Ellicott City in Maryland between Washington and Baltimore, is a charming little old town that's full of knick-knack and antique stores, plus pleasant walks, cafes and restaurants.
Harper's Ferry, in West Virginia at the picturesque junction of four states, brings mountains, rivers, forests and history together: this was the site of the 1859 raid against John Brown.
Mount Vernon, was the home of George Washington before there was a Washington, on the Virginia banks of the Potomac. The grounds are open to the public every day of the year, 16 miles south of the city.
Rehoboth Beach, on the Delaware Atlantic shore, this is the favored gay beach destination from Washington and Philadelphia, with many bars, restaurants and guesthouses -and plenty of sand. It's a three hour drive, so spend a night or two, and see our article on Rehoboth in our list of featured cities.
DC Cowboys Dance Company (1801 T Street NW #D) has been doing ‘Cowboy-Broadway’ style performances since their debut in Washington, at the 1994 Atlantic Stampede. Critical acclaim and extraordinary bookings have been continuous as they combine traditional country-western with jazz, musical theater, cabaret dance, with a big dash of masculine sex appeal. See clips online at their website, and catch them live at performances at Remington's bar on Capitol Hill or the Green Lantern at Logan Circle. Other dates this summer include: Philadelphia; Rehoboth Beach; the Laughlin, Nevada World Gay Rodeo finals; and even Budapest, Hungary at the August 16-18 Sziget Festiva
The National Mall is a tourist-thronged expanse of lawns between the Capitol and the Washington Monument. The streets here are lined with the many museum buildings of the Smithsonian Institution, the world's largest museum complex and research organization, with 19 museums, 9 research centers, and also the National Zoo (north of Dupont Circle, at 3001 Connecticut Ave).
The Jefferson Memorial, the National Gallery of Art (401 Constitution Ave), the National Portrait Gallery (750 9th St NW) - where Walt Whitman was fired from his clerk job, (when pages from his Leaves of Grass were found in his desk) -- and the Corcoran Gallery (500 17th St NW), are all within walking distance.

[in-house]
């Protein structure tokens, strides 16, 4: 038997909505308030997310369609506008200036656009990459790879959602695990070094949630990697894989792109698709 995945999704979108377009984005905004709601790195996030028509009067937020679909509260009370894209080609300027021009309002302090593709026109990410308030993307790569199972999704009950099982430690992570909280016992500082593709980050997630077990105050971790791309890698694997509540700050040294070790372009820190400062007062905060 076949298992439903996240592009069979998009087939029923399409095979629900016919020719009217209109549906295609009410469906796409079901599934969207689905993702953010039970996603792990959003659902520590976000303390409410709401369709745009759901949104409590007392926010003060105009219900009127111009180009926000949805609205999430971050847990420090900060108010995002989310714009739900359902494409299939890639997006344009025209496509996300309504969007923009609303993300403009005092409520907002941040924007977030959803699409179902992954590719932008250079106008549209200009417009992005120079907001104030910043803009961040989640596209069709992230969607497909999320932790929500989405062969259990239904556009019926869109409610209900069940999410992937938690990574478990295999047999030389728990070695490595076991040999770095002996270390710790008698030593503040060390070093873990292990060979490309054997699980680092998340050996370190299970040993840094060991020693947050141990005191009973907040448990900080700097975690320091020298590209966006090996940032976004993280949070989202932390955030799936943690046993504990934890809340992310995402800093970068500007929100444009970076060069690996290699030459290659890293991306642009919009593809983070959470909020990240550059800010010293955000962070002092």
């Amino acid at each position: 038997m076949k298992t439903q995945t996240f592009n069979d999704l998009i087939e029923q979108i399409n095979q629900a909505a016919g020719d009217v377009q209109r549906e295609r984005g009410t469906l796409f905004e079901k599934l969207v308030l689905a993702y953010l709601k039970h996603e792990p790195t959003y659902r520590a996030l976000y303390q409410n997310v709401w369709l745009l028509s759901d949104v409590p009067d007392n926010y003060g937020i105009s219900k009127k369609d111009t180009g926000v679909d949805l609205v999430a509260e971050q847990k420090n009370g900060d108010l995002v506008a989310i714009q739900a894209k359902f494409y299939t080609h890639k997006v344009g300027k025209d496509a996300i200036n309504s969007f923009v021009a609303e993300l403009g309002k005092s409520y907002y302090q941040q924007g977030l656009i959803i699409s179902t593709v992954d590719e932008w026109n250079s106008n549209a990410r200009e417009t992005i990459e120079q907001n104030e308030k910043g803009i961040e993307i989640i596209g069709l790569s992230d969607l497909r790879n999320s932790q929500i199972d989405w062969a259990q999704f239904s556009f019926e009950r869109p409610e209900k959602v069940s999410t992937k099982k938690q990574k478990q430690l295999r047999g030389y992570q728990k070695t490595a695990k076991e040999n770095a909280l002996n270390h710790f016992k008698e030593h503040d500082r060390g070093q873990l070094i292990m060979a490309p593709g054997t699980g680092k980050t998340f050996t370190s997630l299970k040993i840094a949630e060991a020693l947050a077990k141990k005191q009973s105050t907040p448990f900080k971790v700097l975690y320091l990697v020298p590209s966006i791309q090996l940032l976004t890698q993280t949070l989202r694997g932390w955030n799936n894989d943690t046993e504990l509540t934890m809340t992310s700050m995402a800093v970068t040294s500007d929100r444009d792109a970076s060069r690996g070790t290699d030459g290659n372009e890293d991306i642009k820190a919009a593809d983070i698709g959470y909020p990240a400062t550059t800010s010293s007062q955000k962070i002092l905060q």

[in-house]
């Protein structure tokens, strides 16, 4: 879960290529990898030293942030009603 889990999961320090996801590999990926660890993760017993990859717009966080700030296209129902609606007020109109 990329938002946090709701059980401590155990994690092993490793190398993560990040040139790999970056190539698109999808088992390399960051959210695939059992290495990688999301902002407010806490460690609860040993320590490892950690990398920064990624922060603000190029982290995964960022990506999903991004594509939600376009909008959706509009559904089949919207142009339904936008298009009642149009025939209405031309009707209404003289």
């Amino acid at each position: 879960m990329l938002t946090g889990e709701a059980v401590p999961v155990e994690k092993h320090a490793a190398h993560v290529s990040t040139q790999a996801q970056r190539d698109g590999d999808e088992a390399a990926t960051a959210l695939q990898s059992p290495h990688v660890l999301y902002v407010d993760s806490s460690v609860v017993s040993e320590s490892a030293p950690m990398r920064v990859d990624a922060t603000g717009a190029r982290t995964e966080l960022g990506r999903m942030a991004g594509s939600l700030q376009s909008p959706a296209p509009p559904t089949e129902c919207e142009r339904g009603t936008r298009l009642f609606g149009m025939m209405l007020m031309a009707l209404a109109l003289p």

Washington DC of the 1970s could boast as many male stripper bars as Montreal. To clubs around Dupont Circle and the neglected bits of SE down by the South Captol Street Bridge (Frederick Douglass Memorial), guys would flock from surrounding states' farms and small towns, or from neighboring Baltimore, which had a similar scene at the time. In those days, before everyone was gym-toned big and buff, these were regular guys, in all shapes and sizes, with muscles from hard work, rather than work-outs. They'd show hard and strut naked for appreciative men of this capital city, including many of the powerful men who worked on nearby Capitol Hill, and/or their staff members. After the Northewest area clubs closed in the 1990s, only the SE clubs remained. Then came the Nationals Park stadium construction, and the last three gay strip clubs, a bathhouse and a sex shop were demolished in 2005. The Ziegfeld's/Secrets building was among them.
It took several years and much uncertainty before the club was able to return - nearby on the other side of South Capitol, (by the old location of Pier Nine, a popular 1970s gay dance club) - but now, Wednesday through Sundays, the guys are back at Secrets, 1824 Half Street SW. A big evening on their calendar is the fourth Wednesday of each month Amateur Strip contest with cash prizes ($300, $150, $50) for the top three contestants chosen by management as potential regulars dancers, judged by audience applause. LaTroya Nicole hosts the evening. Other events include Soaker Nights, with hot guys in tight underwear under LaTroya's (water) gun.
Ziegfeld's next door is open Friday and Saturday for drag show performances, hosted on Saturdays by the legendary Miss Ella Fitzgerald who recently celebrated her 27th year at the club. See their website for more details and upcoming events.
Washington has a wide variety of stage, music, comedy, dance and film entertainment on offer.
The Kennedy Center presents the greatest performers and performances from America and the world, in theatre, dance, opera, song, as well as classical music performances by the National Symphony Orchestra - and more.
Theater venues include: DC's only complete glbt theater company, Ganymede Arts; the GALA Hispanic Theatre; the American Century Theatre; RepStage; the Signature Theatre; and nearby in Maryland the Olney Theatre. The DC Improv features national touring comedy headliners, and local celebrities, plus they have a full restaurant and bar.
Music performances, besides those of the Kennedy Center, take place at the George Washington University Lisner Auditorium; the 9:30 Club; and Verizon Center. Nearby in Virginia Wolf Trap has a variety ranging from jazz, opera, classical, and popular, to the Louisiana Swamp Romp. The Merriweather Post Pavillion in Columbia Maryland presents the big rock and popular concerts of all kinds.